Residents may not think twice about buying a pack of cigarettes from their friendly neighbourhood grocery, but these stores are violating a federal law that prohibits them from selling tobacco products.
Six out of 10 such facilities that were visited during the past week in Dubai, Sharjah and Ajman, sold cigarette packs, while some went further and displayed them on their shelves. A couple of stores had the packs hidden under the counter and sold them only to their regular customers.
The National Anti-Tobacco Law, which was issued earlier this year, states that trade licence will not be issued to cafes or similar outlets selling any type of tobacco or its products inside residential buildings or quarters or places near them.
Municipal officials said they cannot implement the rule as they have not been issued with a guideline.
A senior Dubai Municipality official told Emirates 24|7 that the notification regarding the implementation of the federal law has not yet been issued to various municipalities. “The modalities are yet to be worked out and the implementation will start, only after all the municipalities are informed as to how to proceed,” he said.
One salesperson at a grocery in Nad Al Hamar in Dubai, said: “We were specially told that the licence for the shop will be withdrawn if we continued to sell cigarettes, especially because we are located close to a mosque,” he said.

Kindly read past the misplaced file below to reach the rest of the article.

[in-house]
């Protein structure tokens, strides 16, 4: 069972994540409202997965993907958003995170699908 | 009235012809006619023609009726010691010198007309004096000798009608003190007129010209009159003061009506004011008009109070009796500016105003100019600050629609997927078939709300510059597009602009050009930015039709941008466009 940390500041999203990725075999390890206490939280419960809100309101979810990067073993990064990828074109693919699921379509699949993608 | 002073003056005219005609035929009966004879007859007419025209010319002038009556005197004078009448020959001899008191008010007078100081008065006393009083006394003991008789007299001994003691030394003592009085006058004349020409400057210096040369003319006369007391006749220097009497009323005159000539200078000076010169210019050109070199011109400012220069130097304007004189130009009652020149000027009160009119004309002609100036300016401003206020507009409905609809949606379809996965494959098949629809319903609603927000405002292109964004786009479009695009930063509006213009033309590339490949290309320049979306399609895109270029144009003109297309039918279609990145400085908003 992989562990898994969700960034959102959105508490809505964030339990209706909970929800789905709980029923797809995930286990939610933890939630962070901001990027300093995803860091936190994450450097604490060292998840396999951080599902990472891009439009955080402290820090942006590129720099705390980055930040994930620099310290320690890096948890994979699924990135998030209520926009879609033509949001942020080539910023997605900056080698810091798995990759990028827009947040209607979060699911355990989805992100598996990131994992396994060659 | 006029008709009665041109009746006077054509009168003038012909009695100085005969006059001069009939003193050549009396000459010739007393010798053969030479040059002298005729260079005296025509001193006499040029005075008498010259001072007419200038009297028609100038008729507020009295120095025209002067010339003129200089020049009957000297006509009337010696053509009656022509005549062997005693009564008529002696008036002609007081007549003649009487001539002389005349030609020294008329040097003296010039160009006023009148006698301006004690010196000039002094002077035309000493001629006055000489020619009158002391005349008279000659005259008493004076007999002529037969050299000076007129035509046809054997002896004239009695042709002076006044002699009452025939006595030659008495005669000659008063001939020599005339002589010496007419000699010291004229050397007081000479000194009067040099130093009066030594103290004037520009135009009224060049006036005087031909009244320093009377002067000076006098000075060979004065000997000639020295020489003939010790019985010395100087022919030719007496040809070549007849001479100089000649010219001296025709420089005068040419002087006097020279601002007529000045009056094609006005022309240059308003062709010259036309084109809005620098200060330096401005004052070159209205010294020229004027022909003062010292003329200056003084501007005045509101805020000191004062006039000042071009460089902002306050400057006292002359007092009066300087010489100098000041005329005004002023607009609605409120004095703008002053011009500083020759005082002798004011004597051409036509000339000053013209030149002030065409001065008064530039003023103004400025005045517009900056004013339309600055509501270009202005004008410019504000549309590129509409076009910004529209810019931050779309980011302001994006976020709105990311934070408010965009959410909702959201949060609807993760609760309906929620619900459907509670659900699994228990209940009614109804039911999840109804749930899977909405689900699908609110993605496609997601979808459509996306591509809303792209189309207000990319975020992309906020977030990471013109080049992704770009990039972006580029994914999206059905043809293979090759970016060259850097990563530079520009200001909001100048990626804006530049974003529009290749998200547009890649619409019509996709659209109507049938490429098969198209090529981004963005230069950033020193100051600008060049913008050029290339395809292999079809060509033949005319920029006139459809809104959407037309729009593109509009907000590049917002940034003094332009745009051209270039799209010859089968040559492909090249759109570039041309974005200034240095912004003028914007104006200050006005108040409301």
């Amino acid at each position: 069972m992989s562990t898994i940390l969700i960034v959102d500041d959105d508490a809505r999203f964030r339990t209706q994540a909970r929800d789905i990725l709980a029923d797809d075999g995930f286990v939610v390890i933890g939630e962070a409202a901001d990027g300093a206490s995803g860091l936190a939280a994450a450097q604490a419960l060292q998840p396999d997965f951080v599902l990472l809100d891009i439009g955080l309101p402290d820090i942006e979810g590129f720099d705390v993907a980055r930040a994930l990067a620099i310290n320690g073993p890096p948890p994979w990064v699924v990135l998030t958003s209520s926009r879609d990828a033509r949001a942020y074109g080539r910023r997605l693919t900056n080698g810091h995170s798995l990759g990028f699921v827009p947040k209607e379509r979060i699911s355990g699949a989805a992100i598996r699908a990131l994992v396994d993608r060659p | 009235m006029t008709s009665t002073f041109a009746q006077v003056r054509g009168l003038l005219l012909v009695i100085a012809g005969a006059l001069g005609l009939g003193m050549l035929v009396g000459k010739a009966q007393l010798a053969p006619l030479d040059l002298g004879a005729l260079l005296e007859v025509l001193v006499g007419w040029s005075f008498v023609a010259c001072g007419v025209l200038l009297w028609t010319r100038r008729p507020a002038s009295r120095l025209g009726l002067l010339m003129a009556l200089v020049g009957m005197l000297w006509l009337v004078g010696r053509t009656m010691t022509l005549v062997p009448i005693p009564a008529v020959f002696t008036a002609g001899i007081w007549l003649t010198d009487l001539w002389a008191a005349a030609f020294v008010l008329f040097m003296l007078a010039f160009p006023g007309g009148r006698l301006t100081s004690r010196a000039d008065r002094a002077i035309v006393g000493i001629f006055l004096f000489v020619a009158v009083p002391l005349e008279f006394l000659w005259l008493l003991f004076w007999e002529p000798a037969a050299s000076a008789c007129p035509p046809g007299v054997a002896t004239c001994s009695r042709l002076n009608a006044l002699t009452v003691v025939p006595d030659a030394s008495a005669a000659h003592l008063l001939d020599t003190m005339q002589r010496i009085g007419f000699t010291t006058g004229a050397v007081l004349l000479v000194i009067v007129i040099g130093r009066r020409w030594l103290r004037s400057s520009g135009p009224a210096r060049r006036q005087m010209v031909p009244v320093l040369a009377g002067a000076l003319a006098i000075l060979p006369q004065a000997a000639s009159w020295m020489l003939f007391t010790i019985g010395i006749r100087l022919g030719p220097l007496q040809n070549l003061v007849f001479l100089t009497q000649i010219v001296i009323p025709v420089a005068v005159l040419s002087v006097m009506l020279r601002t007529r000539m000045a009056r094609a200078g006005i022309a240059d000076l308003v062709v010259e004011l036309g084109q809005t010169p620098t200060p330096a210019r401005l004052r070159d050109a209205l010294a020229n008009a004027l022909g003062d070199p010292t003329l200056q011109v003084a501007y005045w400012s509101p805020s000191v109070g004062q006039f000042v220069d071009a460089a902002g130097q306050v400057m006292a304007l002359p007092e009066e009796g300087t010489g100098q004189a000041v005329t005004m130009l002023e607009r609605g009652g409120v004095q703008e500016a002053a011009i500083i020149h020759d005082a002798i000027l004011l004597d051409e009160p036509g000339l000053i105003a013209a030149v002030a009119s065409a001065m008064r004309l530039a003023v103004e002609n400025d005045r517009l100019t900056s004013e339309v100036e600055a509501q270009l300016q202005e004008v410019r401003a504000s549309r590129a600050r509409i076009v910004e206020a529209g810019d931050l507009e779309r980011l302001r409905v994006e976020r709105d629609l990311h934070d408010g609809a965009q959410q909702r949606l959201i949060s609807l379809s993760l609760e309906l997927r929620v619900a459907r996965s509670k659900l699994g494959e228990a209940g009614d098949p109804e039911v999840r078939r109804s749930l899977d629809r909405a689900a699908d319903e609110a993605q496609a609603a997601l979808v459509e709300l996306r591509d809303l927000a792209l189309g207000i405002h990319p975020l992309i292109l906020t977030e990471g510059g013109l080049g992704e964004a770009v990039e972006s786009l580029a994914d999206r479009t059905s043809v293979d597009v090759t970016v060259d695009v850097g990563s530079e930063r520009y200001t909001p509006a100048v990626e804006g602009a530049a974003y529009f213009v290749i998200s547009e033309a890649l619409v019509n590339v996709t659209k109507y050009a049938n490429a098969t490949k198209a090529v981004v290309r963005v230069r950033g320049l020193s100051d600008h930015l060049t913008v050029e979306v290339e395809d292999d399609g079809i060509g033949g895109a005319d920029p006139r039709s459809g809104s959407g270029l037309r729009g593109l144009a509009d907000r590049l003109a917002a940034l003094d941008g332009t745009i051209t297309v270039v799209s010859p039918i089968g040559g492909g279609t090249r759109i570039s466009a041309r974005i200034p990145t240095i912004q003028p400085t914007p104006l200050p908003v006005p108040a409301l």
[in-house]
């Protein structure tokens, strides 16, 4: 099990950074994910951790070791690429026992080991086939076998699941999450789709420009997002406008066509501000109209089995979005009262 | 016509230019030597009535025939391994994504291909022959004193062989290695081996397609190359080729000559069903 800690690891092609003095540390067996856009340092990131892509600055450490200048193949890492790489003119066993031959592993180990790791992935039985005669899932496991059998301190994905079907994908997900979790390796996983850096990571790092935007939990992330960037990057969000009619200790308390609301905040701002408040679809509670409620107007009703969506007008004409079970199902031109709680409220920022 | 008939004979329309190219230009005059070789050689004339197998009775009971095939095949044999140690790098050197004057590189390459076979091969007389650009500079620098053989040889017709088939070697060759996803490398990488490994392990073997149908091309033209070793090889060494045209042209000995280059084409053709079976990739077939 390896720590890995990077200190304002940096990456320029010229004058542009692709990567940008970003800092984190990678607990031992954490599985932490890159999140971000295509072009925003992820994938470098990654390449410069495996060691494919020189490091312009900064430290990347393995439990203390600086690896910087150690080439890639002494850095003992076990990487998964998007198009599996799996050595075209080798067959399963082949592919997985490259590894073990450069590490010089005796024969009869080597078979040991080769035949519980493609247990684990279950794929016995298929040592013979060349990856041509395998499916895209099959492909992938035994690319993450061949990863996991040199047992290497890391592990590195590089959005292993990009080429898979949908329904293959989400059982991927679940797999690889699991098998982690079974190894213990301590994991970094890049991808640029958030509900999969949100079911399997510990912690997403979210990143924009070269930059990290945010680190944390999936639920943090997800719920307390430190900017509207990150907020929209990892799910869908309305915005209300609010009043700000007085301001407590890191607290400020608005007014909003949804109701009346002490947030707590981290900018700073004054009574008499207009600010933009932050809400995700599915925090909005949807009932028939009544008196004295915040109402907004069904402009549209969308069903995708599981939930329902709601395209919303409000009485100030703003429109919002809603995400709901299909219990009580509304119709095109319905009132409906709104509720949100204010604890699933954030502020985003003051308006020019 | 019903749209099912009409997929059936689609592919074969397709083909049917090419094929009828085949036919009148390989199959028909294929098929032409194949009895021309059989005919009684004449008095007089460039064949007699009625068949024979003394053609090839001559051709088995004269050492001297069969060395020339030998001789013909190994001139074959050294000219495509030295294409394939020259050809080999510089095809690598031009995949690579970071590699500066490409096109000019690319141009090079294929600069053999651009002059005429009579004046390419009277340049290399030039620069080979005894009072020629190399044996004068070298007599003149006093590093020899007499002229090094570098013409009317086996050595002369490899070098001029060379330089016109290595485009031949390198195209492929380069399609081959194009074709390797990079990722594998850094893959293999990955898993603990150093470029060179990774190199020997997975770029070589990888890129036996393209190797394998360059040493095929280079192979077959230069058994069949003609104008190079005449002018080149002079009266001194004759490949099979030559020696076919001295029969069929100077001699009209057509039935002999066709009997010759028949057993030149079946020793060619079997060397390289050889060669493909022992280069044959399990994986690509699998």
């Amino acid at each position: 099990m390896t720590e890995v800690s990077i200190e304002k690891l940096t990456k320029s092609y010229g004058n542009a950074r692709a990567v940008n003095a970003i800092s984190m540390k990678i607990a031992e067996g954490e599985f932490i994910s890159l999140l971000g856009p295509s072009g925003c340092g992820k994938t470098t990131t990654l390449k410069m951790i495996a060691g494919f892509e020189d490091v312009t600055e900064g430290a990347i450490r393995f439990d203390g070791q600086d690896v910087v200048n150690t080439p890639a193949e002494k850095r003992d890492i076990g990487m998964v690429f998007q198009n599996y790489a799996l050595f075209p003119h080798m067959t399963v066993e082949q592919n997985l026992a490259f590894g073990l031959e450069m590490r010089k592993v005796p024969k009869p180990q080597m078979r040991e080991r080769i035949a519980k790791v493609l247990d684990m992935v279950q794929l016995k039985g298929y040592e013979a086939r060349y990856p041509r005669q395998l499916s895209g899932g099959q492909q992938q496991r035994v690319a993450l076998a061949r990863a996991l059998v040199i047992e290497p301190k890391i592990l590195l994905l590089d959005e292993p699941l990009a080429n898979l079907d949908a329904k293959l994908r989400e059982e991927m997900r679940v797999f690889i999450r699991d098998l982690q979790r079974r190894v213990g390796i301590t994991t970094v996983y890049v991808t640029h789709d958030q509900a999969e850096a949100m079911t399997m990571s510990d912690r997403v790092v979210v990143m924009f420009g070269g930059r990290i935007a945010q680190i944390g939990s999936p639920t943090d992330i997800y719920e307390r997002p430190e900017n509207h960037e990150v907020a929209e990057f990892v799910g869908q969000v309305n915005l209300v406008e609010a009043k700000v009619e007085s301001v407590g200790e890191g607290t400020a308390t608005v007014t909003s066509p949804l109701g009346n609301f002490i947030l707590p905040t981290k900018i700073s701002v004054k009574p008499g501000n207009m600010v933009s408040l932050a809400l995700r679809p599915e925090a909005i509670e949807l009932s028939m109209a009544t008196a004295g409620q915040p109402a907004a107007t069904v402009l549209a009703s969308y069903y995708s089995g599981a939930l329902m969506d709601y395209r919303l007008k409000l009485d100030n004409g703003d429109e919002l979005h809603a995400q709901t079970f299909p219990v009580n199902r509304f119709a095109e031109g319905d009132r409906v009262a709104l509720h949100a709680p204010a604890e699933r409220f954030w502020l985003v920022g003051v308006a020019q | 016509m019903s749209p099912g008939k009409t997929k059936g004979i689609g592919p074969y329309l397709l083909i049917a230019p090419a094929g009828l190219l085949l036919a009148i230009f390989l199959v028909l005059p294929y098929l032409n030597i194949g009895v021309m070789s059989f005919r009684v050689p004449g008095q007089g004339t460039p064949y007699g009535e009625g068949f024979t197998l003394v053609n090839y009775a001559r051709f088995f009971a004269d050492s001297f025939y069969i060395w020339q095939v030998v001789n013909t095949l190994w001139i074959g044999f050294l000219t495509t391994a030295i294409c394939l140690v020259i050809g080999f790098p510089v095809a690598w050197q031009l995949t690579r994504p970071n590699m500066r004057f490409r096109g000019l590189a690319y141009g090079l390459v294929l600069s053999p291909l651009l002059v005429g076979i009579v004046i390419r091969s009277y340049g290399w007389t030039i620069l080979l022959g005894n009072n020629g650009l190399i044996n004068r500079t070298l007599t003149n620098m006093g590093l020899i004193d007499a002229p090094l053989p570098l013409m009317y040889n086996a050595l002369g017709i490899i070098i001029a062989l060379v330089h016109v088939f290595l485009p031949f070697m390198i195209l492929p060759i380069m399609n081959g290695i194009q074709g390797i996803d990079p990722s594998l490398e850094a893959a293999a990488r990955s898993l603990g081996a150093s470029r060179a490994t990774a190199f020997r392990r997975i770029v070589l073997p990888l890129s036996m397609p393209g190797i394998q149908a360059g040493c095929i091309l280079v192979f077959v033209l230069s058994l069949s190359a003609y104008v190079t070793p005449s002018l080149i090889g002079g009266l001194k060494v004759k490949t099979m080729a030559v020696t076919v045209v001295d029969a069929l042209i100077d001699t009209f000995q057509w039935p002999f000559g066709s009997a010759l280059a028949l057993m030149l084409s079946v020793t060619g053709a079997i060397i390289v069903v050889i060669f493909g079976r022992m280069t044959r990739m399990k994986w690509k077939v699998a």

“Customers keep asking us for the product. We do not want to lose our customers as many of them come only to purchase cigarettes. I give it to them provided they are alone in the shop,” he added.
Another shop owner in Hor Al Anz said he had to hide cigarettes after a recent warning from Dubai Municipality. “I only sell them to known customers,” he said.
In Sharjah, however, shops continue to display cigarette packs on shelves. “We are not aware of any such ban,” said the owner of a store located on the ground floor of an apartment building.
Stores have also been banned from selling loose cigarettes as part of GCC-wide guidelines formulated on advertising and promotional restrictions of tobacco products.
The move is part of a wide range of anti-smoking measures taken by the government to discourage youngsters from smoking. While a majority of the stores in Dubai continue to observe this rule, many in Sharjah continue to sell loose cigarettes.
The prohibition on smoking in Dubai was implemented in three phases. Smoking was banned in supermarkets and commercial centres from September 15, 2007.
It was extended to all cafes and restaurants from November 2007. It was further extended to hotels, including resorts, motels and hotel apartments.
Following Dubai’s initiatives a nationwide decree was implemented at the beginning of this year.
The President His Highness Sheikh Khalifa bin Zayed Al Nahyan, Ruler of Abu Dhabi, introduced an extensive anti-tobacco law that includes a fine of up to Dh1 million for violations apart from a two-year jail term.
Fines will also be issued to those smoking in a car whose passengers include children less than 12 years of age. All forms of advertising of tobacco products have also been prohibited.
Meanwhile, Redha Salman, Director of Public Health and Safety at Dubai Municipality said that Dubai Municipality will continue to strictly impose all anti-smoking mechanisms.
He, however, added that there are no immediate plans to add more regulations.
“For now we will continue with the measures that are in place. Extending the smoking ban to areas such as the open beach etc., will have to wait,” he said.